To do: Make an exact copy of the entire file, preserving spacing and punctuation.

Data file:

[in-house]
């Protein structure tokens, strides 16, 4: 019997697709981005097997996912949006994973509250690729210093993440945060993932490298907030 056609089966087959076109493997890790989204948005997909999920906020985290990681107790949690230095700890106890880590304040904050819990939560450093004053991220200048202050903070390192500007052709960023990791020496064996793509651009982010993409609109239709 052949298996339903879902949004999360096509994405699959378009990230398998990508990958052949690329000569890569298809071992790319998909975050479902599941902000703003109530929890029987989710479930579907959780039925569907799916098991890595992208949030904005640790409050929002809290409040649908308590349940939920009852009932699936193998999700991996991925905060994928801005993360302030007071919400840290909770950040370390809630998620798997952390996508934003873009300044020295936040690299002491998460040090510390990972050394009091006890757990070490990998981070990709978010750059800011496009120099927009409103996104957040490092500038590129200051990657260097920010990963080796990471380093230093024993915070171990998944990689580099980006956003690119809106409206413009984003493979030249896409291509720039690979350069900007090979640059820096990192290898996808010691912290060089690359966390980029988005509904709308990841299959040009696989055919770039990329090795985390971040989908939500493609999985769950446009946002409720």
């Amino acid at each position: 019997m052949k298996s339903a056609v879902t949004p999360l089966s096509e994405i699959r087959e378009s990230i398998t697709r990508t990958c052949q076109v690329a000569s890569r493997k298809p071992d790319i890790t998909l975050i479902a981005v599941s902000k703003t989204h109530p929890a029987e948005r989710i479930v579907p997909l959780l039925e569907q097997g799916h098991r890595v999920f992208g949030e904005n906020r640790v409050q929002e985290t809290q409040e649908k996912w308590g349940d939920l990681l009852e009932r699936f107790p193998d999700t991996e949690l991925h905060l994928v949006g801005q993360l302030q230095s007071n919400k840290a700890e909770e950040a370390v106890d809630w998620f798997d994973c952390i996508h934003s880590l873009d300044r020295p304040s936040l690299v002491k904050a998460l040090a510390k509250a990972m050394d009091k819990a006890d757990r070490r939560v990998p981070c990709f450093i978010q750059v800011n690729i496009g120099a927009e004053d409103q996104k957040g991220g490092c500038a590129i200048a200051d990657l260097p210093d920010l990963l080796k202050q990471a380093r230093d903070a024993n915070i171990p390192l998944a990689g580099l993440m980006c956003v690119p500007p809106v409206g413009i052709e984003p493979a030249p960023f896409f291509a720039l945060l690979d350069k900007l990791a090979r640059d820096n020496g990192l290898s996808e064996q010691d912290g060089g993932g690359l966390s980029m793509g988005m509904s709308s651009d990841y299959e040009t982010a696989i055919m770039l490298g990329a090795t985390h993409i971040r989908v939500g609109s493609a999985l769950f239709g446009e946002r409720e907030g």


[in-house]
């Protein structure tokens, strides 16, 4: 019997697709981005097997996912949006994973509250690729210093993440945060993932490298907030 056609089966087959076109493997890790989204948005997909999920906020985290990681107790949690230095700890106890880590304040904050819990939560450093004053991220200048202050903070390192500007052709960023990791020496064996793509651009982010993409609109239709 052949298996339903879902949004999360096509994405699959378009990230398998990508990958052949690329000569890569298809071992790319998909975050479902599941902000703003109530929890029987989710479930579907959780039925569907799916098991890595992208949030904005640790409050929002809290409040649908308590349940939920009852009932699936193998999700991996991925905060994928801005993360302030007071919400840290909770950040370390809630998620798997952390996508934003873009300044020295936040690299002491998460040090510390990972050394009091006890757990070490990998981070990709978010750059800011496009120099927009409103996104957040490092500038590129200051990657260097920010990963080796990471380093230093024993915070171990998944990689580099980006956003690119809106409206413009984003493979030249896409291509720039690979350069900007090979640059820096990192290898996808010691912290060089690359966390980029988005509904709308990841299959040009696989055919770039990329090795985390971040989908939500493609999985769950446009946002409720």
């Amino acid at each position: 019997m052949k298996s339903a056609v879902t949004p999360l089966s096509e994405i699959r087959e378009s990230i398998t697709r990508t990958c052949q076109v690329a000569s890569r493997k298809p071992d790319i890790t998909l975050i479902a981005v599941s902000k703003t989204h109530p929890a029987e948005r989710i479930v579907p997909l959780l039925e569907q097997g799916h098991r890595v999920f992208g949030e904005n906020r640790v409050q929002e985290t809290q409040e649908k996912w308590g349940d939920l990681l009852e009932r699936f107790p193998d999700t991996e949690l991925h905060l994928v949006g801005q993360l302030q230095s007071n919400k840290a700890e909770e950040a370390v106890d809630w998620f798997d994973c952390i996508h934003s880590l873009d300044r020295p304040s936040l690299v002491k904050a998460l040090a510390k509250a990972m050394d009091k819990a006890d757990r070490r939560v990998p981070c990709f450093i978010q750059v800011n690729i496009g120099a927009e004053d409103q996104k957040g991220g490092c500038a590129i200048a200051d990657l260097p210093d920010l990963l080796k202050q990471a380093r230093d903070a024993n915070i171990p390192l998944a990689g580099l993440m980006c956003v690119p500007p809106v409206g413009i052709e984003p493979a030249p960023f896409f291509a720039l945060l690979d350069k900007l990791a090979r640059d820096n020496g990192l290898s996808e064996q010691d912290g060089g993932g690359l966390s980029m793509g988005m509904s709308s651009d990841y299959e040009t982010a696989i055919m770039l490298g990329a090795t985390h993409i971040r989908v939500g609109s493609a999985l769950f239709g446009e946002r409720e907030g």